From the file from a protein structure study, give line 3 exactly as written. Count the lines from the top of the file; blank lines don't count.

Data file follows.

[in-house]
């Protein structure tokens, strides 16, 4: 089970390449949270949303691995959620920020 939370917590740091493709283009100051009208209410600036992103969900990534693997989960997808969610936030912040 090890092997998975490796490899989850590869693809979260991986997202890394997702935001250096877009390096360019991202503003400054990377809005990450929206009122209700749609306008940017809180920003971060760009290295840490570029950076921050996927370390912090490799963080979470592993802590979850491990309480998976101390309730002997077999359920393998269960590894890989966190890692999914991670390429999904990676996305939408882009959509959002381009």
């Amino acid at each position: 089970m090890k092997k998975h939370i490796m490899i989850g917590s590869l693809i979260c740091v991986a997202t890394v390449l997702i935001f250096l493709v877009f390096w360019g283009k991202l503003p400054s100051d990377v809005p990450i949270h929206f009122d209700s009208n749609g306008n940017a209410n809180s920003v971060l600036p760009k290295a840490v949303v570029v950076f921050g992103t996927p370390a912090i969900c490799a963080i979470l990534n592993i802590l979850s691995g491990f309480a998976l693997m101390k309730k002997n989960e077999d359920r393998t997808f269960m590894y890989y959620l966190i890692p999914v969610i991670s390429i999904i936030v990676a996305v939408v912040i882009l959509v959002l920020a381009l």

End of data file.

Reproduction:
């Amino acid at each position: 089970m090890k092997k998975h939370i490796m490899i989850g917590s590869l693809i979260c740091v991986a997202t890394v390449l997702i935001f250096l493709v877009f390096w360019g283009k991202l503003p400054s100051d990377v809005p990450i949270h929206f009122d209700s009208n749609g306008n940017a209410n809180s920003v971060l600036p760009k290295a840490v949303v570029v950076f921050g992103t996927p370390a912090i969900c490799a963080i979470l990534n592993i802590l979850s691995g491990f309480a998976l693997m101390k309730k002997n989960e077999d359920r393998t997808f269960m590894y890989y959620l966190i890692p999914v969610i991670s390429i999904i936030v990676a996305v939408v912040i882009l959509v959002l920020a381009l």